If you’re a Phil Mickelson fan and into omens, then you might be rooting for Lefty to damage his driver before this year’s Masters. That’s because the last time that happened to Mickelson, it set off a wild chain of events that ultimately led to his third Masters title.

Although Mickelson is far better known for winning his second Masters in 2006 armed with two drivers in the bag, the tale of his driver in 2010 is far less known, but no less compelling.

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Rewind to the week before the Masters in 2010 when Mickelson cracked the carbon-composite shell of his Callaway FT Tour TA driver during the final round of the Shell Houston Open.

Normally replacing a driver is no big deal, but Mickelson wanted that driver and the composite shell made repairing it far more complicated. Making matters more stressful was the fact it wasn’t something that could be done in the tour van at Augusta.

In short, the driver required the golf equipment equivalent of a transplant. Performing the surgery was Dr. Alan Hocknell, Callaway’s senior VP of R&D at the time (the Dr., while ironic, is legit as Hocknell has a Ph.D.). Hocknell retrieved the club Sunday night prior to Masters week and got a text message from Mickelson, who was in Augusta, Monday morning asking, “How bad is it, Doc? Is she gonna make it?”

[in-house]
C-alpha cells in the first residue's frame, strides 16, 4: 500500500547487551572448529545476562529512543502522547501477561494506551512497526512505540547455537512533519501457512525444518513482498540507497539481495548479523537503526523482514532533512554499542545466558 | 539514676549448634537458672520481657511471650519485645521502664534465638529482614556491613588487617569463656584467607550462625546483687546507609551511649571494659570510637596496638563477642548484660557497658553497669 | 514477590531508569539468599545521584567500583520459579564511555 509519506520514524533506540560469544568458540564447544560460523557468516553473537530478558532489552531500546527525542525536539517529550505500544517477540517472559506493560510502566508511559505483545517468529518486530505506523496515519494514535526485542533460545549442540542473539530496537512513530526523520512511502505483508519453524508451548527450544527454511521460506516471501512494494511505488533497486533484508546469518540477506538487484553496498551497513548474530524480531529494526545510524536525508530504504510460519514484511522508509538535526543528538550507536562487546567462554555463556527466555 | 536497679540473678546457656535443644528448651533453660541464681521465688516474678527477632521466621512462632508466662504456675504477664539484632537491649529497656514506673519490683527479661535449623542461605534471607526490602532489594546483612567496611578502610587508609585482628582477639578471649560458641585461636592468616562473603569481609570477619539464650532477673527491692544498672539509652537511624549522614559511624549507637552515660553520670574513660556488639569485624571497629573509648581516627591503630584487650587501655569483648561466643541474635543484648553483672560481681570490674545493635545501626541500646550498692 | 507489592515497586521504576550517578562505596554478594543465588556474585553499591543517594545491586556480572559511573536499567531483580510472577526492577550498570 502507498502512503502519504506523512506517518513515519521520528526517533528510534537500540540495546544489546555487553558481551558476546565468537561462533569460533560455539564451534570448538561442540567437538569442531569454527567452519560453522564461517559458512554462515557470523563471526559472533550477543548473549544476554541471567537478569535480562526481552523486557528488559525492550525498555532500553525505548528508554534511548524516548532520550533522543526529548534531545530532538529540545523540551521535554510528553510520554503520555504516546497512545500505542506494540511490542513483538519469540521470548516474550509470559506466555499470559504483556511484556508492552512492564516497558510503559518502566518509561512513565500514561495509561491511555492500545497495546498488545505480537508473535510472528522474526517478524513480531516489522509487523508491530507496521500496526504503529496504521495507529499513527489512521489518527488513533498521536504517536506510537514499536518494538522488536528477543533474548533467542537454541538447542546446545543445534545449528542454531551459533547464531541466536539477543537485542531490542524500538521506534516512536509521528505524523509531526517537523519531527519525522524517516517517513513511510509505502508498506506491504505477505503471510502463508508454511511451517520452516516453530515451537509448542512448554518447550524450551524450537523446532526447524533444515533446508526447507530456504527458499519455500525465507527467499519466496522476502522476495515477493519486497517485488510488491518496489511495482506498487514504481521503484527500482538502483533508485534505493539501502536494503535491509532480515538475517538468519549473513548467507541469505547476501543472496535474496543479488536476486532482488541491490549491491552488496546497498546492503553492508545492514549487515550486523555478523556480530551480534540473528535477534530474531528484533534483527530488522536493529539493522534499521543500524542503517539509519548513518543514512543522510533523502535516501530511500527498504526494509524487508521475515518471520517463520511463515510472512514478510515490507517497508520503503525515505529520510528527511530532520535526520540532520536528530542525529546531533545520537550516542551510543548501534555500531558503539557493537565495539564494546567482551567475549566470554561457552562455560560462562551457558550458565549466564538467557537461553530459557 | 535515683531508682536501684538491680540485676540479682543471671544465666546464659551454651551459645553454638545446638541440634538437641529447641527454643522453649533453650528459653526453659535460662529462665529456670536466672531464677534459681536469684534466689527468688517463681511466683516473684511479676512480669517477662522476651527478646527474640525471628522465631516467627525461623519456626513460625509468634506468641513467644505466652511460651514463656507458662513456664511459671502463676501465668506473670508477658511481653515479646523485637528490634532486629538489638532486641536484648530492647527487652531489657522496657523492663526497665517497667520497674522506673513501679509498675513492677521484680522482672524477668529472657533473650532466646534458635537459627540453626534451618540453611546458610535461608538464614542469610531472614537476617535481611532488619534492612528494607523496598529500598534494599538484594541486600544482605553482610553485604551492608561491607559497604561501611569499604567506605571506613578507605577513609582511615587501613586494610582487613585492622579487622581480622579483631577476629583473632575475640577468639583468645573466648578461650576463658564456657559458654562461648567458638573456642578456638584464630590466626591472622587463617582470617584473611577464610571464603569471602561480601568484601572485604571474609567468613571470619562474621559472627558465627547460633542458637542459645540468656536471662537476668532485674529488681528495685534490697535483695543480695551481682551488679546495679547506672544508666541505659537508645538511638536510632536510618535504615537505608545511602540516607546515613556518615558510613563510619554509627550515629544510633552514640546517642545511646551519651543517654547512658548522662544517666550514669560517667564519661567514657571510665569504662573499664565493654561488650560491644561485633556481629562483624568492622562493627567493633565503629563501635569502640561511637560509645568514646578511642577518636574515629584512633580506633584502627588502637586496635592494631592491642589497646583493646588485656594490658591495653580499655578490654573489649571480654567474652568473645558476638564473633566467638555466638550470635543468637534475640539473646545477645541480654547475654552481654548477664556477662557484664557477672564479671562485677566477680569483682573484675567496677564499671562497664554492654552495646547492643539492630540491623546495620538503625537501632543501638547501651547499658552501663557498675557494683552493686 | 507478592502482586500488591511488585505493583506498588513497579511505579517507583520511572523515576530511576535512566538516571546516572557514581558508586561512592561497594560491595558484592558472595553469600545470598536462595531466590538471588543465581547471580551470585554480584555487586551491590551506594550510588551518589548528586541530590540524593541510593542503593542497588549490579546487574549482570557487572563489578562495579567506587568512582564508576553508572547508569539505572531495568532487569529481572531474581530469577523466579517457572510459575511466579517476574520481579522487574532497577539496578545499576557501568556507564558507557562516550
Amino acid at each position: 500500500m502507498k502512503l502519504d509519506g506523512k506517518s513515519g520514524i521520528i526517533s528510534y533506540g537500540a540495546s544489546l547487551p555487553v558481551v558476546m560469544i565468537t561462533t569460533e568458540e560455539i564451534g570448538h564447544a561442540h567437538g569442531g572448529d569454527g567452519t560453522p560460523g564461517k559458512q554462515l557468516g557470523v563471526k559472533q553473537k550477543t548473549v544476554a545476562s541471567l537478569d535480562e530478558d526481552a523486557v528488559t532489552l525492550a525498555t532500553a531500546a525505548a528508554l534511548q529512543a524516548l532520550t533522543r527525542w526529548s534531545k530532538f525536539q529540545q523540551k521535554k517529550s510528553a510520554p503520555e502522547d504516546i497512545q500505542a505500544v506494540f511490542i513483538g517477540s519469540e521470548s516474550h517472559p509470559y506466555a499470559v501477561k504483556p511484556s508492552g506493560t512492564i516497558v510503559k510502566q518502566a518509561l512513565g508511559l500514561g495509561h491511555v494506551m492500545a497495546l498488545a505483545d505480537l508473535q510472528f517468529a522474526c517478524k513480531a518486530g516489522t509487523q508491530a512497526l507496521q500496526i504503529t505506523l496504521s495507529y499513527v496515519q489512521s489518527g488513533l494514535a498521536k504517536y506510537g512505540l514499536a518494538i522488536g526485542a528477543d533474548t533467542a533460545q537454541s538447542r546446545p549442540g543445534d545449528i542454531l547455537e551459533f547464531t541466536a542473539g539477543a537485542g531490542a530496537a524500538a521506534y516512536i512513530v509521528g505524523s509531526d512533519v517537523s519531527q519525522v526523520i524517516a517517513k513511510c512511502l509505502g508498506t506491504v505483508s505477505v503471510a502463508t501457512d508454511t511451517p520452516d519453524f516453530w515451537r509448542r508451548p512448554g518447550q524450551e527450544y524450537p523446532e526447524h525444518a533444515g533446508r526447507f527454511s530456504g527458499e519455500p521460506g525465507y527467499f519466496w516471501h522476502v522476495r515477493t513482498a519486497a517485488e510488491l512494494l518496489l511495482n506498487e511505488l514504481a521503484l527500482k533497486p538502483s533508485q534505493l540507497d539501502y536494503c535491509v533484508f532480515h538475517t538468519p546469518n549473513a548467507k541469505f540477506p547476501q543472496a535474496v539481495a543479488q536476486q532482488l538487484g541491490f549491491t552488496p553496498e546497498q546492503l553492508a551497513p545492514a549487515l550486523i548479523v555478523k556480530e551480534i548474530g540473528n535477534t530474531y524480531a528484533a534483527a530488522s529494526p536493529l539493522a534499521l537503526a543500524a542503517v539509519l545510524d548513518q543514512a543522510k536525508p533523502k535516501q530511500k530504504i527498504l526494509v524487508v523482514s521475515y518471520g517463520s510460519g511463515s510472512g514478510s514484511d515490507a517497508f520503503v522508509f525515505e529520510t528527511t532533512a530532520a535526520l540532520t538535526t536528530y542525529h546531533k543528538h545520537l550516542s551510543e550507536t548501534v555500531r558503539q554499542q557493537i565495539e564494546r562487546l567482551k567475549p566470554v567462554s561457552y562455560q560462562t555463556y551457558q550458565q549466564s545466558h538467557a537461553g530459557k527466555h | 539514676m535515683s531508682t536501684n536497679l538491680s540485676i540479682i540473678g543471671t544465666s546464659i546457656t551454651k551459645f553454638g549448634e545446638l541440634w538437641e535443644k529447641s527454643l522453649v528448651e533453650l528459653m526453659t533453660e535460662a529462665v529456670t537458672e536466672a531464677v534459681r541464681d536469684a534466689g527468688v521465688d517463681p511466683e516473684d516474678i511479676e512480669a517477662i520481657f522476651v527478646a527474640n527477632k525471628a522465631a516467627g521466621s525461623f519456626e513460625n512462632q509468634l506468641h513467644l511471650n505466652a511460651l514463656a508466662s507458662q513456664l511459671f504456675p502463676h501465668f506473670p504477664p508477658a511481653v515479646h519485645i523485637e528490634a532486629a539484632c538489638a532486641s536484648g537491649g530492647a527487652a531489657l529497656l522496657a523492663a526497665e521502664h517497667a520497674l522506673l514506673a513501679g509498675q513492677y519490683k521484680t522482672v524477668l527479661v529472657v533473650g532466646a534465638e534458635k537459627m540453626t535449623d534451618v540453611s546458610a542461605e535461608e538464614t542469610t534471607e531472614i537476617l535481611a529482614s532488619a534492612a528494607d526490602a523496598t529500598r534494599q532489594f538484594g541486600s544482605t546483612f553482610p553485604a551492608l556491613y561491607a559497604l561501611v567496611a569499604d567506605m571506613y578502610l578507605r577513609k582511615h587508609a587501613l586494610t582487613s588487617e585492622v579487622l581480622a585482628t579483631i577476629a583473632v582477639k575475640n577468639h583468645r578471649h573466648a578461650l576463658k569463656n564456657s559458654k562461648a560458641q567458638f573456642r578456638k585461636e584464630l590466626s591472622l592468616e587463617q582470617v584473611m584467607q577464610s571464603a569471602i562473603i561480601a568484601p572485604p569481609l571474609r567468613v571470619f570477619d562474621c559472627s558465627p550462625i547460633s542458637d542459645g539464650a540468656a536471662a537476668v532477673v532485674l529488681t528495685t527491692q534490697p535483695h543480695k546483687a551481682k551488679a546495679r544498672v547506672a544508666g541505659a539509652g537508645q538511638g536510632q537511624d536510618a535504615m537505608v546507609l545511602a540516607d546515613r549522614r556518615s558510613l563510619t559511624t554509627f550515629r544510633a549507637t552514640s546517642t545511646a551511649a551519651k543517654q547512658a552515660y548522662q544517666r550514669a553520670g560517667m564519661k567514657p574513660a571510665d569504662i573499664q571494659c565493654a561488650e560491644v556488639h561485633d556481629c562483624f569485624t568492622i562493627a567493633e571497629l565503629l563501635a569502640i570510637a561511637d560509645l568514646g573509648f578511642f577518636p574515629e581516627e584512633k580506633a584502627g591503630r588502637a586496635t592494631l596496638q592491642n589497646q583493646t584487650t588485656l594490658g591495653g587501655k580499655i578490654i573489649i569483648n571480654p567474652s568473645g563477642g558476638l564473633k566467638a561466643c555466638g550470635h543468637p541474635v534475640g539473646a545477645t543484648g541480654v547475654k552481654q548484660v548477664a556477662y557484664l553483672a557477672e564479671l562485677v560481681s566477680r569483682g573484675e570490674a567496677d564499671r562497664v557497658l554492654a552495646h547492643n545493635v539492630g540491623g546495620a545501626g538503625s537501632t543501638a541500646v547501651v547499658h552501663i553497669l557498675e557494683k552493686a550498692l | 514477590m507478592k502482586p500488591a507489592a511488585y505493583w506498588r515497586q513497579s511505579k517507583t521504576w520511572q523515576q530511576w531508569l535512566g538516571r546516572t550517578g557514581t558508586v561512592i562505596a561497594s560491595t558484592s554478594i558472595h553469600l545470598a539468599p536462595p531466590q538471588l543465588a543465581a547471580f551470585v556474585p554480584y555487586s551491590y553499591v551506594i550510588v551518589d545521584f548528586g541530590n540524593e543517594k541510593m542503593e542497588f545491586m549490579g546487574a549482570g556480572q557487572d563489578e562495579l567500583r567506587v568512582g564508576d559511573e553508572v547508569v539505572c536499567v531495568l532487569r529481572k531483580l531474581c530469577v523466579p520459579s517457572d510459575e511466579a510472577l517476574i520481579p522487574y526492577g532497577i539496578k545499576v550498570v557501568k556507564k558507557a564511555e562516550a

Hocknell and his team performed, in their words, “an unprecedented repair,” removing the carbon composite body from the clubface while never taking off the Mitsubishi Fubuki shaft in order to ensure the loft and lie remained untouched. “We had never done that before, so everyone was a little nervous,” said Hocknell.

The same weights were inserted in the same location in the new shell before it was bonded to the titanium cup face and the same skid plate added to the sole. The driver was on a plane heading to Augusta by 3:30 that afternoon and delivered to Mickelson on the eighth tee during his Tuesday practice round at Augusta National.

Mickelson used the driver and went on to rank second in the field in distance with a 297.1-yard driving distance average while winning by three shots over Lee Westwood.

This article was originally published on golfdigest.com